A Letter to My Step-Grandpap

You were so much more than the title you held in my life.

You were sophisticated, down-to-earth, classy, loving, kind and generous.

You took in a child — not your own and gave him not just your name but… everything about you.

I am so sorry that he couldn’t see the incredible person and gift you were.

What a gift — the gift of you!

I caught some glimpses of your amazing light in this world, and I’m forever changed and grateful because of it.

I saw you bail out your stepson (my stepdad) so many times. I was a benefactor of your generosity, as were my siblings and mom.

When we got evicted from our apartment, you bought a house and contracted it for your stepson to make payments.

I know you gave him the benefit of the doubt, and I also know he didn’t deserve it.

We weren’t homeless, and that is 100% because of you and your kindness and generosity.

I remember staying with you and grandma Alice (your second wife) for the first time when I was six or seven years old. I remember she was giving me a bath and you walked in. I remember hiding my body in shame and you were very nonchalant, and said it’s nothing you hadn’t seen — but you respected my privacy and walked out the door closed behind you.

I was trying to remember if this happened before or after your stepson molested me, and I can’t remember.

What I do remember is that grandma Alice took me shopping and bought me a brand new outfit and I was beyond thrilled. I remember the red purse you gave me one Christmas with my initials engraved on it, and you put a dollar inside — because as you told me, it’s bad luck to give someone a purse with no money inside.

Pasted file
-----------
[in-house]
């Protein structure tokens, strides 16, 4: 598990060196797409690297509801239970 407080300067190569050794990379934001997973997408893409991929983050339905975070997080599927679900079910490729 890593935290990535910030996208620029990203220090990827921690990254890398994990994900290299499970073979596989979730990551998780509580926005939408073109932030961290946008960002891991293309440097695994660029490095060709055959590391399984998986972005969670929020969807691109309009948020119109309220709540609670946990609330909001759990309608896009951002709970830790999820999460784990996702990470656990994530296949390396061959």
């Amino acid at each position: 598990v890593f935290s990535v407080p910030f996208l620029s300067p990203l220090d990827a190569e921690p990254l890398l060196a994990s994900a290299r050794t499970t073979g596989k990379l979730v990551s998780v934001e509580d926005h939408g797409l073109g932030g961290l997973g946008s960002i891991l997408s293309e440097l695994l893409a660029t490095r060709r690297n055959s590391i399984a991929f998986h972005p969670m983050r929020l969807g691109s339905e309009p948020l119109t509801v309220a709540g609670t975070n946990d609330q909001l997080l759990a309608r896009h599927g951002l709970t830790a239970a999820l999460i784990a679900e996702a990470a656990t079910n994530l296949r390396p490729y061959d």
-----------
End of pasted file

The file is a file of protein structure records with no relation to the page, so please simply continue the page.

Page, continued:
I remember you remarried after Alice died, and your third wife, Lucille, was special too. I still have an ornament she made for me nearly 39 years ago.

This is my one of my fondest memories of you is knowing you were a writer….

I don’t remember if was for the newspaper, but I tend to remember it that way. You had a desk and a typewriter at home. You put fresh paper in your typewriter and let me type away (just gibberish letters). You pulled the paper out of the typewriter and read to me this amazing story that I had somehow written. It was a story about a rabbit and its adventures. I was so elated that I could have possibly created that, and even more magically, I believed you.

I took my typed story and asked your stepson (my stepdad) to read it to me again — but he couldn’t. The magic was always between us.

Thank you

I want to say thank you for the love and the many lessons you taught me over the years

Thank you for bringing me out of my shell. 

Thank you for helping me overcome my fear of flying.

Thank you for taking me to the ocean for the first time.

Thank you for Italy; it was truly the trip of a lifetime.

Thank you for teaching my daughter to cook and to drive.

Thank you for teaching me to keep toxic people at arm’s length.

Thank you for always allowing me to maintain my independence.

Thank you for calling me the “love of your life” on stage – in front of a crowd of people – and for honestly meaning it at the time.

Thank you for seeing me through the death of my first grandchild; I am not sure I could have done it without you.

Thank you for helping me grow in so many ways. I wouldn’t be the person I am today without you, and I will be forever grateful for those gifts.

And mostly…

Thank you for smoking cigars even though I’m allergic.

Thank you for not showing up while I battled breast cancer.